• Ensure the Purchase Contract is Pristine: The purchase contract is the core legal document that specifies the terms of the sale. Be sure that the contract is clear, concise, and free of any errors. A seemingly small mistake could cost a home seller thousands of dollars in the long run. You should consult with a Florida real estate attorney to ensure that the contract is legally sound and in your best interests. 

Speak to Our Florida Real Estate Transactions Lawyer Today

At Jacqueline A. Salcines, PA, our Florida real estate transactions attorney provides the solutions-first legal guidance and support that you can trust. We protect the rights of buyers and sellers in real estate transactions. Call us now at 305-669-5280 or contact us online for a fully private case review. With a legal office in Coral Gables, our firm serves real estate buyers and real estate sellers in Miami-Dade County and throughout all of Southeastern Florida. 

Real estate is one of the most important industries in the United States. The Congressional Research Service (CRS) estimates that this sector of the economy makes up nearly 12% of our nation’s gross domestic product (GDP). For many people, a real estate purchase (or real estate sale) is one of the most consequential transactions that they will ever make. 

Whether you are buying or selling residential or commercial property, it is crucial that you have an understanding of the real estate closing process. At Jacqueline A. Salcines, PA, we represent buyers, sellers, lenders, borrowers, developers, and brokers. Here, our Coral Gables real estate attorney highlights five key things that you need to know about the real estate closing process in Florida.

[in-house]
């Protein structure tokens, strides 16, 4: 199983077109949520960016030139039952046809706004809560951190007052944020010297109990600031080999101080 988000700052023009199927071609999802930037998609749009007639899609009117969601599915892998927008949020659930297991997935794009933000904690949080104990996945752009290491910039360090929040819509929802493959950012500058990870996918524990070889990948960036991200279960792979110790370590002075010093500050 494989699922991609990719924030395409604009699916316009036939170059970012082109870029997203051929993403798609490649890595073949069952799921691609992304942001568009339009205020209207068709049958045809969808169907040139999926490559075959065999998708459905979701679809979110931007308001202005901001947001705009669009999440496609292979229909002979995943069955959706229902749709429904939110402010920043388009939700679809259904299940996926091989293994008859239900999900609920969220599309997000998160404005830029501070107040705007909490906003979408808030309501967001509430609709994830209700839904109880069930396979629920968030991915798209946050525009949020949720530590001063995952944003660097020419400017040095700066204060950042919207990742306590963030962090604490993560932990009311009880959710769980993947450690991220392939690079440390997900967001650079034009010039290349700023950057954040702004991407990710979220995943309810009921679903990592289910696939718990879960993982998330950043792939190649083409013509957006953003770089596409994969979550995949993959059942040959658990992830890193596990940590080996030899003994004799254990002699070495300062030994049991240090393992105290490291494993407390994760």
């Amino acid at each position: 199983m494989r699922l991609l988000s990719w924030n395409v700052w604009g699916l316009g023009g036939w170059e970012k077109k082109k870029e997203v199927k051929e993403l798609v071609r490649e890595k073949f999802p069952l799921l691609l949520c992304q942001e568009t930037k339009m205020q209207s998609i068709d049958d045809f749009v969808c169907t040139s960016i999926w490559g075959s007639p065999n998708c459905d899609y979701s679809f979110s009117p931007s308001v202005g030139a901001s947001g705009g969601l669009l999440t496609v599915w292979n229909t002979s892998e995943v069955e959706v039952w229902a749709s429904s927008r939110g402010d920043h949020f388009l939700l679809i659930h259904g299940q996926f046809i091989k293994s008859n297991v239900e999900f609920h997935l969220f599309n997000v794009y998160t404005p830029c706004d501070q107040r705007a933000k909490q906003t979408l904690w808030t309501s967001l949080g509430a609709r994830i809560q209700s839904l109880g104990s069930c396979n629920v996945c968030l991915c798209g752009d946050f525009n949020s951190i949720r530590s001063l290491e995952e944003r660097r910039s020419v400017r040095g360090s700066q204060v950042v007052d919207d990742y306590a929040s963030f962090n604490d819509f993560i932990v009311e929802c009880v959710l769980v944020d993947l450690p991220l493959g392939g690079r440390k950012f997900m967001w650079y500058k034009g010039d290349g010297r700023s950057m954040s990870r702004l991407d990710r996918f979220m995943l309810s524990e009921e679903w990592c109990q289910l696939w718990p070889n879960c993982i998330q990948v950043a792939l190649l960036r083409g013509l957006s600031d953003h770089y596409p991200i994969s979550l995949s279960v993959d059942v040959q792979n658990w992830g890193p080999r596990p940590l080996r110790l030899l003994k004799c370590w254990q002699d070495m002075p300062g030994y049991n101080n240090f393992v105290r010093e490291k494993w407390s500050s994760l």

1. A Real Estate Closing is the Final Step in the Buying and Selling Process

To start, it is important to understand that a real estate closing is the final step in a transaction for the buying/selling of real property. The Legal Information Institute defines a real estate closing as the culmination of a deal and the moment “when the parties exchange deeds for payment and final signatures.” In other words, a real estate closing is the formal part of the process whereby the ownership of the property is transferred from the seller to the buyer. Most notably, a real estate closing is when the buyer pays the purchase price, and the seller officially transfers the property’s ownership to the buyer. Until a deal is “closed,” it is not done. Terms can change—and the transaction could potentially still be called off. It is important to get the closing right. 

  1. Funds are Protected Within an Escrow Account